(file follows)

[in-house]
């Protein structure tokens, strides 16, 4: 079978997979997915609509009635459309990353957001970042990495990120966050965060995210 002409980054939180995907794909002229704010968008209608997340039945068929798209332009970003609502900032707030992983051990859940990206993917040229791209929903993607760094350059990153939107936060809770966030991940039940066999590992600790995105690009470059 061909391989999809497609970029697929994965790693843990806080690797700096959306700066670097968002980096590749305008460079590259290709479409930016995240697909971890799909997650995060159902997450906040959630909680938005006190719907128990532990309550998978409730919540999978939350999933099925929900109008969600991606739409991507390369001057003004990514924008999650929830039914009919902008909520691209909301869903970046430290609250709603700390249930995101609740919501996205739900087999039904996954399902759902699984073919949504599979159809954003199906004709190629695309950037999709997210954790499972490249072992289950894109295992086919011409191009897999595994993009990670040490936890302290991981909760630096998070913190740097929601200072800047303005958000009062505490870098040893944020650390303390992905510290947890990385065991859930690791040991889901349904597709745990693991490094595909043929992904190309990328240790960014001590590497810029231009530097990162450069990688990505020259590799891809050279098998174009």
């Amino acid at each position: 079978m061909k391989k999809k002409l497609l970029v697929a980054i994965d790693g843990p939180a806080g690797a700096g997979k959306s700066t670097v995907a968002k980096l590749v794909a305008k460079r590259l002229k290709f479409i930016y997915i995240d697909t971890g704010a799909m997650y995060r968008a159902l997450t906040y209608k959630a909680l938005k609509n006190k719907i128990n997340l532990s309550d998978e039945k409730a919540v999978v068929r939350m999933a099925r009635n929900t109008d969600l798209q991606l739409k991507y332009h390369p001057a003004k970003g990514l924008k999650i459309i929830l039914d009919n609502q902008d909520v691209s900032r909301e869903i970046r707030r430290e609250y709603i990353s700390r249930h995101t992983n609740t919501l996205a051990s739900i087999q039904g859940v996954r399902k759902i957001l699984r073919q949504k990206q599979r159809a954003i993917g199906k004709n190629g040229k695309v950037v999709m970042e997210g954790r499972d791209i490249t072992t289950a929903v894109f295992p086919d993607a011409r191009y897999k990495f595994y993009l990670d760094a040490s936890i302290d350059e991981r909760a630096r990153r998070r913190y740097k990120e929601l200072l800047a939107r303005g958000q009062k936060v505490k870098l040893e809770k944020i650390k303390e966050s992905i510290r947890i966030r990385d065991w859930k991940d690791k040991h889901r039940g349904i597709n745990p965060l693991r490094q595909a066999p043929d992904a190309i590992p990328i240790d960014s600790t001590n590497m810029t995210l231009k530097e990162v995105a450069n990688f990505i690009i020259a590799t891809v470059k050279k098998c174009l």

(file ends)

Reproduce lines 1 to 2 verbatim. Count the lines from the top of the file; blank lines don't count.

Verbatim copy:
[in-house]
């Protein structure tokens, strides 16, 4: 079978997979997915609509009635459309990353957001970042990495990120966050965060995210 002409980054939180995907794909002229704010968008209608997340039945068929798209332009970003609502900032707030992983051990859940990206993917040229791209929903993607760094350059990153939107936060809770966030991940039940066999590992600790995105690009470059 061909391989999809497609970029697929994965790693843990806080690797700096959306700066670097968002980096590749305008460079590259290709479409930016995240697909971890799909997650995060159902997450906040959630909680938005006190719907128990532990309550998978409730919540999978939350999933099925929900109008969600991606739409991507390369001057003004990514924008999650929830039914009919902008909520691209909301869903970046430290609250709603700390249930995101609740919501996205739900087999039904996954399902759902699984073919949504599979159809954003199906004709190629695309950037999709997210954790499972490249072992289950894109295992086919011409191009897999595994993009990670040490936890302290991981909760630096998070913190740097929601200072800047303005958000009062505490870098040893944020650390303390992905510290947890990385065991859930690791040991889901349904597709745990693991490094595909043929992904190309990328240790960014001590590497810029231009530097990162450069990688990505020259590799891809050279098998174009």